Supersonic travel is booming, and we're all in for the ride
Faster-than-sound planes will be financially viable and affordable in our lifetime
A 2,000-strong fleet of supersonic jets serving hundreds of destinations around the world in a matter of hours is an achievable goal, according to the mastermind behind one project attempting to revive the Concorde era.
Blake Scholl, founder and CEO of Boom Supersonic, says his company will be able to make supersonic air travel financially viable and affordable to the public, with one-way fares from London to New York from R35,000, about the same as a business class ticket today. Boom Supersonic is one of a handful of firms attempting to revive the commercial prospects of planes that can travel faster than the speed of sound, something not seen since the demise of the Concorde in 2003.
The Denver-based operation has developed prototypes of a 55-seater jet that will have a cruising speed of 2,335kmph, 160km faster than the Concorde, and hopes to begin passenger flights by 2025.
“We are focused on accelerating long transoceanic trips. We want to get the economy of the plane down so that anybody who flies can fly fast,” Scholl, who used to work at Amazon, said at the Farnborough Airshow. “This is not a private jet for the ultra-wealthy.”
He projected having as many as 2,000 aircraft visiting 500 destinations around the world.
For context, there is an estimated 23,600 aircraft in service around the world today, but only two models number greater than 2,000: the Boeing 737, flown by Ryanair, and the Airbus A320, a stalwart of the EasyJet fleet.
Virgin Atlantic, Japan Airlines and two as-yet unnamed carriers have already expressed interest in acquiring Boom’s first planes.
In addition to the economy of running supersonic planes, manufacturers and airlines face the challenges of passing environmental regulations, in terms of fuel consumption and noise limits. Supersonic jets create a loud “boom” when they break through the sound barrier, which has been known to shake structures on the ground. The impact on residential areas means that supersonic planes might only be able to fly faster than Mach one – the speed of sound – above the world’s oceans.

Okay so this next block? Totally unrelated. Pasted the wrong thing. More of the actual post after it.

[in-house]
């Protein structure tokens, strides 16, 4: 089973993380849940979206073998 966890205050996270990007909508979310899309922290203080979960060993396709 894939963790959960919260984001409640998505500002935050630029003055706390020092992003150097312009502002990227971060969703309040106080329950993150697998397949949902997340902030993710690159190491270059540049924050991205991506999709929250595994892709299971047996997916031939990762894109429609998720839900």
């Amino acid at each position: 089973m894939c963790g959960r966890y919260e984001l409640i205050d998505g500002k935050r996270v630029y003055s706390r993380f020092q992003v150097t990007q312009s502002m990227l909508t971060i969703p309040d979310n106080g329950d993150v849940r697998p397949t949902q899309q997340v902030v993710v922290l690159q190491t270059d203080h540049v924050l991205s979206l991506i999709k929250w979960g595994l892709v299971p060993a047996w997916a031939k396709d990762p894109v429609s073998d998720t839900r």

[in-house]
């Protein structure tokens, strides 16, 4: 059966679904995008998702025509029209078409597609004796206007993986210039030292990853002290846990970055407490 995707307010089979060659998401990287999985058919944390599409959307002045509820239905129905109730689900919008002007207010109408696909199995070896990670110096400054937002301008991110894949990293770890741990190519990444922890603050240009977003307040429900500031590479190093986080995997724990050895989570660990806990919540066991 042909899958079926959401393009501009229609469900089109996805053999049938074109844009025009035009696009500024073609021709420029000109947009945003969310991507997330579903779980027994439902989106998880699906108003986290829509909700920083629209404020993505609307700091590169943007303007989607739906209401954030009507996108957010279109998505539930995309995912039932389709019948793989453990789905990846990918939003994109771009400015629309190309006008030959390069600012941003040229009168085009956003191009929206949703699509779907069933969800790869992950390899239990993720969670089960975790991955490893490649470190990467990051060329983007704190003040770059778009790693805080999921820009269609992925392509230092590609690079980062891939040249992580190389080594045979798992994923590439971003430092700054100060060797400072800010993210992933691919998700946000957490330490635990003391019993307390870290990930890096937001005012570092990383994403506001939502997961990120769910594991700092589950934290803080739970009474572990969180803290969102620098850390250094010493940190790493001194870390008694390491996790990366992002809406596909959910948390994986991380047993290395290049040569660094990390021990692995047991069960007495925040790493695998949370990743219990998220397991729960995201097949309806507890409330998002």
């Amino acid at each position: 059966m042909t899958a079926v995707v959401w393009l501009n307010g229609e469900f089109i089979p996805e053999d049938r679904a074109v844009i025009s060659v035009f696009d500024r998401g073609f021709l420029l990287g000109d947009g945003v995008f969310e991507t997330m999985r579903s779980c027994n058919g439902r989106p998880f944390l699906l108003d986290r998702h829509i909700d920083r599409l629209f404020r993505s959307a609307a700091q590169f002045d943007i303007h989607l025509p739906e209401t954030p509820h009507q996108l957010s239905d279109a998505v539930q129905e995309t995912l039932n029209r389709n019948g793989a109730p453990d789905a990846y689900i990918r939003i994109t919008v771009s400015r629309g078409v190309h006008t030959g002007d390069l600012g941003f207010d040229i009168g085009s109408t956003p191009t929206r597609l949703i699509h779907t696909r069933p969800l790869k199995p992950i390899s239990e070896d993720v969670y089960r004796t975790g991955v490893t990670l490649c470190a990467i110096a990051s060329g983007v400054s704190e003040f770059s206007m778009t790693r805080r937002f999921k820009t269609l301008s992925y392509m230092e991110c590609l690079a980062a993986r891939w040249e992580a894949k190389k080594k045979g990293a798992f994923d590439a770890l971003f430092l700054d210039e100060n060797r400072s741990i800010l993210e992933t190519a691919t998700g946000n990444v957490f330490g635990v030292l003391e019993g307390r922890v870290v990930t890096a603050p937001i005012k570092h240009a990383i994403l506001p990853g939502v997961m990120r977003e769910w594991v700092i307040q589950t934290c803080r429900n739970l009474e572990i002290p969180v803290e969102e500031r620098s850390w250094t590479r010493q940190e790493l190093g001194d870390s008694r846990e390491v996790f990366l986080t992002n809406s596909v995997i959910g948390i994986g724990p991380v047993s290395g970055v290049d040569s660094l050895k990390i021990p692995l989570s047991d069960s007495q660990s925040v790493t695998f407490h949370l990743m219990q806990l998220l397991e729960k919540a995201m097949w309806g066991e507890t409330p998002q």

“Supersonic jets don’t need to be louder than other jets; Concorde was 1960s technology,” said Scholl. “Concorde was a gas guzzler. Since then there has been huge progress in engine design and materials.”
He said that the planes would not be an environmental step backwards, comparing the fuel burn per passenger to the business class of today.
Boom is confident its planes can be in the air ahead of its rivals. Test flights in California could take place as early as the end of the year, while it has already been involved in more than 1,000 wind tunnel tests.
In 2016, Sir Richard Branson said he was excited to back the Boom project.
“I have long been passionate about aerospace innovation and the development of high-speed commercial flights,” he said.
At the same time, Scholl said supersonic air travel would no longer be a “bucket-list purchase” and that “step by step it will become available for everyone”.
Scholl earlier this year said that a round trip across the Atlantic might cost $5,000 (R66,000), “still expensive relative to economy – but if you can afford to fly premium you can afford to get there in half the time”.
Boom’s rivals include Spike Aerospace, Nasa in conjunction with Lockheed Martin and Airbus working with Aerion Corporation.
Last month Boeing, Airbus’s American rival, unveiled a rendering of its vision of the future in the form of a “hypersonic” plane, capable of flying at Mach 5 or above (a speed of around 6,276km/h) – a considerable upgrade on Concorde, which had a maximum capability of Mach 2.04 (nudging 2,179km/h at full throttle).
The Chicago-based aviation giant used the platform of the prestigious annual American Institute of Aeronautics and Astronautics (AIAA) conference in Atlanta, Georgia, to unveil an image of what it has described as the “first passenger-carrying hypersonic vehicle concept”.
Should such an aircraft be designed to Mach 5 specifications, it would be able to zoom between London and New York in just an hour (rather than the current standard seven).
– © The Daily Telegraph